Heading into the 2012 season, whatever optimism we could muster included an assumption about Tennessee’s program against the middle tier of its schedule: not just that the Vols would restore order against Kentucky and Vanderbilt, but that Tennessee would take care of business against NC State and Mississippi State, because that’s what Tennessee should do.
Missouri joined the SEC that year, 8-5 the year before, champions of the Big 12 North the year before that, and not too far removed from flirting with the national title in 2007. But the Tigers were still part of that assumption: we’ll beat Missouri, because that’s what Tennessee should do.
Fans were out on Derek Dooley by the time we got to the Tigers, in part because he failed to beat Mississippi State along with a host of ranked foes. It took some of the air out of a thrilling four-overtime affair, won by the Tigers after the Vols blew a 28-14 third quarter lead. Missouri – like Arkansas, South Carolina, and Texas A&M – beat the Vols and our assumptions in our first meeting as conference rivals.
The Tigers ascended to the East title the following two seasons as Butch Jones started brick-by-bricking; Tennessee got Missouri in a hard-fought defensive slugfest in 2015 and the polar opposite of that game in 2016. But the last two years, Missouri dismantled Tennessee by identical 50-17 scores. The first was Butch Jones’ final game, but last year was far more costly: the Tigers knocked Jarrett Guarantano out of the game after two passes, then knocked the momentum out of Tennessee’s season.
Seven years and two coaches later, those assumption are gone. But it’s important that they start making their way back. And the only way to do that is for Tennessee to beat South Carolina, Kentucky, Missouri, and Vanderbilt on a regular basis.
Since the Tigers came into the league, the Vols have gone 4-0 against the second tier of the SEC East just once, in 2015. Consider the way this used to work:
- 38-1 vs South Carolina, Kentucky, and Vanderbilt from 1992-2004, which means the Vols won 38 in a row after losing at South Carolina in 1992.
- 15-6 vs South Carolina, Kentucky, and Vanderbilt from 2005-2011. Steve Spurrier’s arrival instantly changed the South Carolina game; the Vols were also beaten by an NFL quarterback in 2005 and a WR quarterback in 2011.
- 15-17 vs South Carolina, Kentucky, Missouri, and Vanderbilt from 2012-2019, including 2-0 so far this season.
Not only is 2015 Tennessee’s only sweep since Missouri joined the league, 2014 is the only time the Vols went 3-1 against this tier. To be sure, there were some really good South Carolina and Missouri teams in the first half of this decade. But the fact that Tennessee has a losing record against what used to be the tier of assumption proves the Vols have belonged in it.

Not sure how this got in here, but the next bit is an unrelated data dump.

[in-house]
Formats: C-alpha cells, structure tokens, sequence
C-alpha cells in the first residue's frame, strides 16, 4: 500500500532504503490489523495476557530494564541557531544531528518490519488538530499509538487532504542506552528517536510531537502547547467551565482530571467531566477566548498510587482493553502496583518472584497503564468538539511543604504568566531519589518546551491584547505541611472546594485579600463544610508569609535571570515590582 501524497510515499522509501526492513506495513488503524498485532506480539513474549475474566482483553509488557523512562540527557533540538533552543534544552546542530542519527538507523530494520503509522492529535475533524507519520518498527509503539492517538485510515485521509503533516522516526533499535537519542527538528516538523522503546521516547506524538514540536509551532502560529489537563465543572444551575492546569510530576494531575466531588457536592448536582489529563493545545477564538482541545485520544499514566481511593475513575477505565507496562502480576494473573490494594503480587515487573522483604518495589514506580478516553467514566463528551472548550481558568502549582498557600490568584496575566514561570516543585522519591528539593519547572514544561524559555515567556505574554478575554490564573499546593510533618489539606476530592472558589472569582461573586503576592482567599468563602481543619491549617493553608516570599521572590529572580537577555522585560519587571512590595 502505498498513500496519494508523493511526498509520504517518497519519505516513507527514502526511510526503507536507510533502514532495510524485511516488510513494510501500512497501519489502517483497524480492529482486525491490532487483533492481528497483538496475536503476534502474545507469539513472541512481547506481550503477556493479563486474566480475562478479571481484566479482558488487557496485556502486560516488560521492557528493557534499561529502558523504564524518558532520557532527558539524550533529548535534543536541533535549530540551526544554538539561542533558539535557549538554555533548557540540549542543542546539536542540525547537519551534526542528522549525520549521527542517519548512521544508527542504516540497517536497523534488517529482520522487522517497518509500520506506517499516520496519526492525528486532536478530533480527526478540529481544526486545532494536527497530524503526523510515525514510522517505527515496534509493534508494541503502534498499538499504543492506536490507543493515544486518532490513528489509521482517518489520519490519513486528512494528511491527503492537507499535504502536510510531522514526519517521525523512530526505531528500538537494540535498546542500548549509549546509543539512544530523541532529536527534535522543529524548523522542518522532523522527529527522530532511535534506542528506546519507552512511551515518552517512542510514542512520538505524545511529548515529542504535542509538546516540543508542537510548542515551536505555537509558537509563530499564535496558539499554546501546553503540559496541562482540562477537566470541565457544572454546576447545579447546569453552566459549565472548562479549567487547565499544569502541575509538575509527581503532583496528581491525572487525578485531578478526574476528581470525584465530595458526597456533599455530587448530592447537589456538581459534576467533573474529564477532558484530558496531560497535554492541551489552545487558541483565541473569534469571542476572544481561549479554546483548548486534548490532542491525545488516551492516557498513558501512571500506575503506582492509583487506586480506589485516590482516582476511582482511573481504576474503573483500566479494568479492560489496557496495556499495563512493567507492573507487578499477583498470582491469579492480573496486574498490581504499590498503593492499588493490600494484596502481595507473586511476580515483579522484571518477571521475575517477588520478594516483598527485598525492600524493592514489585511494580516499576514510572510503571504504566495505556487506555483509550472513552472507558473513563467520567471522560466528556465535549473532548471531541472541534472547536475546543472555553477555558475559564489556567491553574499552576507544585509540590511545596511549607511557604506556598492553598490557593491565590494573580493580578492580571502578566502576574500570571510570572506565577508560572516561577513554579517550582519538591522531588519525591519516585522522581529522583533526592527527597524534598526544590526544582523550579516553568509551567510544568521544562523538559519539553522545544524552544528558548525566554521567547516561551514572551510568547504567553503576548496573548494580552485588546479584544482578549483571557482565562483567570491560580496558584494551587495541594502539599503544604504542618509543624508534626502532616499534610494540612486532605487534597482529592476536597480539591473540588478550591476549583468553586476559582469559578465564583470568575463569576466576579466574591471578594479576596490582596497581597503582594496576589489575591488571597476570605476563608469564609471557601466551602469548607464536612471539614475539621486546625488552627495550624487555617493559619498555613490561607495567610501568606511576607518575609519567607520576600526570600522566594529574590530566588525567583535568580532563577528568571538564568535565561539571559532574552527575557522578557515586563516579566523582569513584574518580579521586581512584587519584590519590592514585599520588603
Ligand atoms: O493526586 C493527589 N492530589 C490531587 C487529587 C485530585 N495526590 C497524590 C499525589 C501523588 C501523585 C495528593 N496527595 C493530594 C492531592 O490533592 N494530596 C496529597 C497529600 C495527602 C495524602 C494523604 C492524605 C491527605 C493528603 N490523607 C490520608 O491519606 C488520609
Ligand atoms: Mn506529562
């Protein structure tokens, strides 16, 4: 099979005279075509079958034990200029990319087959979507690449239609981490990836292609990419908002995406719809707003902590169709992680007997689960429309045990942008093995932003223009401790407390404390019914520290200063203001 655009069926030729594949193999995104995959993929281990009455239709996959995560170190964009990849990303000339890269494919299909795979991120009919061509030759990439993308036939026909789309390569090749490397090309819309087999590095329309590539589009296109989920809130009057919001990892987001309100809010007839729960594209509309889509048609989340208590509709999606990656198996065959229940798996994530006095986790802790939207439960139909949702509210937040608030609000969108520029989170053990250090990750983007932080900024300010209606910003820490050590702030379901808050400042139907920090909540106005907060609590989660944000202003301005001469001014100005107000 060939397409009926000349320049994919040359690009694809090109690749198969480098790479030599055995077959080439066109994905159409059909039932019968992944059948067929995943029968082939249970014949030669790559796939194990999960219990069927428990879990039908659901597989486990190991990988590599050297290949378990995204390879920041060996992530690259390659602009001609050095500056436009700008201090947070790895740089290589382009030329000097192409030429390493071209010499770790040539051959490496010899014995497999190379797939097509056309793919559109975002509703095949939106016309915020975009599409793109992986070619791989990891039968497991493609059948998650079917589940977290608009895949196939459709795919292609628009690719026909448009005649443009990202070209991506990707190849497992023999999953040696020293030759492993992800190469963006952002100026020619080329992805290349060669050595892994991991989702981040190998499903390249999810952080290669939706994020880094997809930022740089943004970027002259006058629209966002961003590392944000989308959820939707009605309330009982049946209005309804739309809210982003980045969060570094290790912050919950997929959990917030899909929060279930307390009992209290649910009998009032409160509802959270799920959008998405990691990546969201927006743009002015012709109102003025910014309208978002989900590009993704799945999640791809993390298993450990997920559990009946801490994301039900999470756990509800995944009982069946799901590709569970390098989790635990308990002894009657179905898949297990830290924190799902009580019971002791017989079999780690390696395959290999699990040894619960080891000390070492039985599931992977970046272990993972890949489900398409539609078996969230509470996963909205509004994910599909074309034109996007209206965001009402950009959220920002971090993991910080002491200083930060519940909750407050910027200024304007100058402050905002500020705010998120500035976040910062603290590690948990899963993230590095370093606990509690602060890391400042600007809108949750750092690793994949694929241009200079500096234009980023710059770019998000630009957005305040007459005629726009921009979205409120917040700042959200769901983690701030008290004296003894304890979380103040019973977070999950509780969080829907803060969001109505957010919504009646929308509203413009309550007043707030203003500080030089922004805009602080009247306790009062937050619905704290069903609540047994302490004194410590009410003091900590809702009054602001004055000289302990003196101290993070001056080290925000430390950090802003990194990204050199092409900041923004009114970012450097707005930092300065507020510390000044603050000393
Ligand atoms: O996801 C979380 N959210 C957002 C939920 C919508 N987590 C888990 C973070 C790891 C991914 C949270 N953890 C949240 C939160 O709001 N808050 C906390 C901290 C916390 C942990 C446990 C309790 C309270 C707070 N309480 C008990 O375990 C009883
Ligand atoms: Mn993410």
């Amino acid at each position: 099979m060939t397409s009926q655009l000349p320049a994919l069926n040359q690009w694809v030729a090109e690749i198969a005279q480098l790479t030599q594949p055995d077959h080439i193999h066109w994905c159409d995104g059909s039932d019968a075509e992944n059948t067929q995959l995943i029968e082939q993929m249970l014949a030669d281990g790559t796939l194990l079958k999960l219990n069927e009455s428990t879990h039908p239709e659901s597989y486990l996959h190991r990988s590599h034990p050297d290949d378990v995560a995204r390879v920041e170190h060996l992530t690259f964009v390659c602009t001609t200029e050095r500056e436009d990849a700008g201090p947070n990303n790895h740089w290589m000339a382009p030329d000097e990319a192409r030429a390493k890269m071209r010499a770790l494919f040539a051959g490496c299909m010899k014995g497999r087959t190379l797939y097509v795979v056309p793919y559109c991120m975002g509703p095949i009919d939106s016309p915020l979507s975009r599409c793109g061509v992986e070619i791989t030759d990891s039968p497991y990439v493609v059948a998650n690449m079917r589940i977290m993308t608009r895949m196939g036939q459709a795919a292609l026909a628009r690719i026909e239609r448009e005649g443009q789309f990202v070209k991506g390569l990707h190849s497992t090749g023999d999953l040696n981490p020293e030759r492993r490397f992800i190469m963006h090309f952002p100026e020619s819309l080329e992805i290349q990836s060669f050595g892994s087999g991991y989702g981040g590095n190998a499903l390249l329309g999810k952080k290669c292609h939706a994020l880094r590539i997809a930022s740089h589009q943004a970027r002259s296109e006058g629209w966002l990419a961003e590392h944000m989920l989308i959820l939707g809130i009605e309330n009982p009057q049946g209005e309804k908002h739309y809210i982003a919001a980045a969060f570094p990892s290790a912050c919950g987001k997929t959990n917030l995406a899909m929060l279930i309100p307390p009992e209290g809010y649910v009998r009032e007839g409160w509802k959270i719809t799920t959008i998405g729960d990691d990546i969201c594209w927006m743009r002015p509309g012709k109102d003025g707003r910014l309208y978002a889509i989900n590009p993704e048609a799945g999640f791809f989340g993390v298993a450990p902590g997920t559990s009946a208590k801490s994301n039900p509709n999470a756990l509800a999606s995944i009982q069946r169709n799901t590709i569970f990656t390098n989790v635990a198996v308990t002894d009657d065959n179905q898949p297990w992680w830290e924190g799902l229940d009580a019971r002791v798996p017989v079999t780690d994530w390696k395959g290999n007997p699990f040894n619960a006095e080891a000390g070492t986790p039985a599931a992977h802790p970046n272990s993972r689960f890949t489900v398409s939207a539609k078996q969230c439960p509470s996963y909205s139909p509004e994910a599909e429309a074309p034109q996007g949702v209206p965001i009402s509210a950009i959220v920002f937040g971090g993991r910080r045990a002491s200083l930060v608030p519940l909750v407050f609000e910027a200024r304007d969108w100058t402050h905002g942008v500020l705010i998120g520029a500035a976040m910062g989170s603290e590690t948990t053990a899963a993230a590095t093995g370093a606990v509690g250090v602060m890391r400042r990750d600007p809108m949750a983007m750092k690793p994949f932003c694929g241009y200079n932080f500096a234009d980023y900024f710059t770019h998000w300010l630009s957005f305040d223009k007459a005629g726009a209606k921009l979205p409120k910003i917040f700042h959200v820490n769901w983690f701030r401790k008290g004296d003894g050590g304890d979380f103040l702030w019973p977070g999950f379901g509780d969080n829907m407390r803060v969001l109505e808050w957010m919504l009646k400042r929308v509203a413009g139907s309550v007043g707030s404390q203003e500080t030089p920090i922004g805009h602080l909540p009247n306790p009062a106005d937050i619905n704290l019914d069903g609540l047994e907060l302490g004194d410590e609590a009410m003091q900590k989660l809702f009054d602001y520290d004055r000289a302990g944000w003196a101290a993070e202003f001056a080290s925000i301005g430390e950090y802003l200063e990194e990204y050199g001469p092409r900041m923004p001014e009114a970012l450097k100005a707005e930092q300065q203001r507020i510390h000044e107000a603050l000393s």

The belief that Tennessee has to start beating these four teams regularly before it can worry about Florida, Georgia, and Alabama isn’t a casualty of Georgia State. The last time it looked like Tennessee separated themselves, it was this tier – South Carolina and Vanderbilt – that cost the Vols the most in 2016.
We’re not going back to 38-1. South Carolina was bowl eligible once in the 90’s; they’ve gone 14 times since 2000. Missouri came in on similar footing to Arkansas and already won the division twice. And Mark Stoops has elevated Kentucky to the point that a 6-6 finish this year might be a legitimate disappointment.
But the ice is getting thin everywhere outside of Lexington. Missouri, South Carolina, and Vanderbilt could all be breaking in a new coach next season. The timing is right for separation.
Let’s be clear: the Vols are underdogs tomorrow night. Tennessee has covered the spread five weeks in a row, and if they make it six it’ll be the first time since at least 1990. If the Vols fall to the Tigers in a close game and beat Vanderbilt, it’ll still be a job well done since October. But if we’re looking for separation language in the summer months, this is the win to get. Redemption can still be discussed at 6-6. Win tomorrow night and take care of Vanderbilt, and the conversation is resurrection. And we can go back to thinking about living dangerously in the upper tier of the SEC East; back to believing that’s where Tennessee belongs.